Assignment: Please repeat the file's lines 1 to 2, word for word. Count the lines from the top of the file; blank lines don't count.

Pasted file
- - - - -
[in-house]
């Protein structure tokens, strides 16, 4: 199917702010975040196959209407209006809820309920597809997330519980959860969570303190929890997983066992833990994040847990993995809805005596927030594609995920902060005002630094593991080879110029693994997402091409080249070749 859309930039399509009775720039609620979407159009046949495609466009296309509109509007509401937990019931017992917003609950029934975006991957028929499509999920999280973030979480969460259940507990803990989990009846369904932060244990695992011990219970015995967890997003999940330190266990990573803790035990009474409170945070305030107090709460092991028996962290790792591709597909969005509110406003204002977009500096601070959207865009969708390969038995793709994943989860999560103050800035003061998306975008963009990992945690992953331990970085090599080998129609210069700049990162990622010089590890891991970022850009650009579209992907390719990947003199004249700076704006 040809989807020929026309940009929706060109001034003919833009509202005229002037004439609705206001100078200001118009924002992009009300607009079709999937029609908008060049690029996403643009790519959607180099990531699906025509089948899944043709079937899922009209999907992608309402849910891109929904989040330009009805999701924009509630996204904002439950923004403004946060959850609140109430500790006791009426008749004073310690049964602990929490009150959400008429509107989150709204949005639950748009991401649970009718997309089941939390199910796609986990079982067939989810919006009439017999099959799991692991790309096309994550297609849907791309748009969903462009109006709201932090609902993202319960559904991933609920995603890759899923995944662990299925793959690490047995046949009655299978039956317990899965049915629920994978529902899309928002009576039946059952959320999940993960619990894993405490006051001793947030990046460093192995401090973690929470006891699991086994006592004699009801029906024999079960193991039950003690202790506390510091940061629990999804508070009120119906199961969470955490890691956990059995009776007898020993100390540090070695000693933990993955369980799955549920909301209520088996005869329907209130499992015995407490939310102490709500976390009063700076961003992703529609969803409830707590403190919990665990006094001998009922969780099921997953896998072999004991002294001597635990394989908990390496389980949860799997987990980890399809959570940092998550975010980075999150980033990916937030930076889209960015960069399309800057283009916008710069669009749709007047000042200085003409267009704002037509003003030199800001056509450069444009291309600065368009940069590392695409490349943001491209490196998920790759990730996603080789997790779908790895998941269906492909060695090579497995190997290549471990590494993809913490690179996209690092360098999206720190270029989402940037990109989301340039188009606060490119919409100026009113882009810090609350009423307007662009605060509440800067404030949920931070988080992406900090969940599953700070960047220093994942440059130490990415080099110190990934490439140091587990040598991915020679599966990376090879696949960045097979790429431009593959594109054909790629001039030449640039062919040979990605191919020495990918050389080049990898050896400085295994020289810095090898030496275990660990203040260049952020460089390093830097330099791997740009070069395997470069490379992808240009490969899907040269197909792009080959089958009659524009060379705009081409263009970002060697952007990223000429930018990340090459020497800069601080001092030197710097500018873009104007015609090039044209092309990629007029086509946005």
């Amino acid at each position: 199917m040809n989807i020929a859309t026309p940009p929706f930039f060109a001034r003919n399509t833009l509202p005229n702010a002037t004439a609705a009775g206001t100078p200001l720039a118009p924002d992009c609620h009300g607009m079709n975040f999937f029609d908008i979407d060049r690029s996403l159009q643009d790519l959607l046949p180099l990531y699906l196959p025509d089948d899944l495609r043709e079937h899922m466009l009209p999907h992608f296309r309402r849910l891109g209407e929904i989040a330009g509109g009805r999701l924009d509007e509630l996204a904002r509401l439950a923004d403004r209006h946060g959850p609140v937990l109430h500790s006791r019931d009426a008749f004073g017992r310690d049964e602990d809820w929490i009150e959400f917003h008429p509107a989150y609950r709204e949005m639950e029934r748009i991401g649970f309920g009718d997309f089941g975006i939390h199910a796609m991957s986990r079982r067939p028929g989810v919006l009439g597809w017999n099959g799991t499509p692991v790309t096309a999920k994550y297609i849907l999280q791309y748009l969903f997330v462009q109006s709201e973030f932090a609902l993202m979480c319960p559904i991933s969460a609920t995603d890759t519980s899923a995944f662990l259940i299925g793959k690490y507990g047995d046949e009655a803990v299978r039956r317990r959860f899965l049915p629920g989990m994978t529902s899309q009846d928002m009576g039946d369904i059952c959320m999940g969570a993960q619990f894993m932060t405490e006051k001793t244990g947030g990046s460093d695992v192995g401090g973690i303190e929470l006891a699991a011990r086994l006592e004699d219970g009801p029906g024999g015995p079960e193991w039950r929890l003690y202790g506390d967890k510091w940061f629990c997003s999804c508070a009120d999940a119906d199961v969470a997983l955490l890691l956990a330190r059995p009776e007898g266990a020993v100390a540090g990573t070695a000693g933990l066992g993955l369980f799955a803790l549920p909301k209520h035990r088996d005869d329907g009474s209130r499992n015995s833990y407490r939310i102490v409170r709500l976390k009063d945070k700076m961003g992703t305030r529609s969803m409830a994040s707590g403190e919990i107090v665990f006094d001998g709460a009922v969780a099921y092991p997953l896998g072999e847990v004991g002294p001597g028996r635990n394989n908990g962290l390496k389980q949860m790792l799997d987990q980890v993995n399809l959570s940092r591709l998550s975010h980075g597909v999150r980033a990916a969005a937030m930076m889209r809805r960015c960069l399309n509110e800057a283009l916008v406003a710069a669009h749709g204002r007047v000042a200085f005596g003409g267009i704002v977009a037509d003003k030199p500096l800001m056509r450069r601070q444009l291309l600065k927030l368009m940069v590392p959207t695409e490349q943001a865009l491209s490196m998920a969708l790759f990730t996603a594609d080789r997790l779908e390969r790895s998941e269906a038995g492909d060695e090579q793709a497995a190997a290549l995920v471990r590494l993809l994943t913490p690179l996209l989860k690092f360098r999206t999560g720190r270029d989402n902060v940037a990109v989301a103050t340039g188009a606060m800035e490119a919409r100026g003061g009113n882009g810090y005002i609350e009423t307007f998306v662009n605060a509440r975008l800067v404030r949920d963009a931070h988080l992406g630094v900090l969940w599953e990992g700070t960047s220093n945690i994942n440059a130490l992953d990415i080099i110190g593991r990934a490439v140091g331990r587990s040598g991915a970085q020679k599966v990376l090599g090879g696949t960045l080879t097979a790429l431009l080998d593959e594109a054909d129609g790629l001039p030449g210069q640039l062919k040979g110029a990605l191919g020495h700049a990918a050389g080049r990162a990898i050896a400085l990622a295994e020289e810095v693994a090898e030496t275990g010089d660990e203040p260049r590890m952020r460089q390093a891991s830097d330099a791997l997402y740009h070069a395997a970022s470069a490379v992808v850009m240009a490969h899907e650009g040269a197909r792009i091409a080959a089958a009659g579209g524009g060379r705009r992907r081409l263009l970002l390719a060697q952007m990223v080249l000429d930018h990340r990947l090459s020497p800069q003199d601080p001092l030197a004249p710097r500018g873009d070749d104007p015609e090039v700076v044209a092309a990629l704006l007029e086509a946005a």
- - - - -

[in-house]
């Protein structure tokens, strides 16, 4: 199917702010975040196959209407209006809820309920597809997330519980959860969570303190929890997983066992833990994040847990993995809805005596927030594609995920902060005002630094593991080879110029693994997402091409080249070749 859309930039399509009775720039609620979407159009046949495609466009296309509109509007509401937990019931017992917003609950029934975006991957028929499509999920999280973030979480969460259940507990803990989990009846369904932060244990695992011990219970015995967890997003999940330190266990990573803790035990009474409170945070305030107090709460092991028996962290790792591709597909969005509110406003204002977009500096601070959207865009969708390969038995793709994943989860999560103050800035003061998306975008963009990992945690992953331990970085090599080998129609210069700049990162990622010089590890891991970022850009650009579209992907390719990947003199004249700076704006 040809989807020929026309940009929706060109001034003919833009509202005229002037004439609705206001100078200001118009924002992009009300607009079709999937029609908008060049690029996403643009790519959607180099990531699906025509089948899944043709079937899922009209999907992608309402849910891109929904989040330009009805999701924009509630996204904002439950923004403004946060959850609140109430500790006791009426008749004073310690049964602990929490009150959400008429509107989150709204949005639950748009991401649970009718997309089941939390199910796609986990079982067939989810919006009439017999099959799991692991790309096309994550297609849907791309748009969903462009109006709201932090609902993202319960559904991933609920995603890759899923995944662990299925793959690490047995046949009655299978039956317990899965049915629920994978529902899309928002009576039946059952959320999940993960619990894993405490006051001793947030990046460093192995401090973690929470006891699991086994006592004699009801029906024999079960193991039950003690202790506390510091940061629990999804508070009120119906199961969470955490890691956990059995009776007898020993100390540090070695000693933990993955369980799955549920909301209520088996005869329907209130499992015995407490939310102490709500976390009063700076961003992703529609969803409830707590403190919990665990006094001998009922969780099921997953896998072999004991002294001597635990394989908990390496389980949860799997987990980890399809959570940092998550975010980075999150980033990916937030930076889209960015960069399309800057283009916008710069669009749709007047000042200085003409267009704002037509003003030199800001056509450069444009291309600065368009940069590392695409490349943001491209490196998920790759990730996603080789997790779908790895998941269906492909060695090579497995190997290549471990590494993809913490690179996209690092360098999206720190270029989402940037990109989301340039188009606060490119919409100026009113882009810090609350009423307007662009605060509440800067404030949920931070988080992406900090969940599953700070960047220093994942440059130490990415080099110190990934490439140091587990040598991915020679599966990376090879696949960045097979790429431009593959594109054909790629001039030449640039062919040979990605191919020495990918050389080049990898050896400085295994020289810095090898030496275990660990203040260049952020460089390093830097330099791997740009070069395997470069490379992808240009490969899907040269197909792009080959089958009659524009060379705009081409263009970002060697952007990223000429930018990340090459020497800069601080001092030197710097500018873009104007015609090039044209092309990629007029086509946005």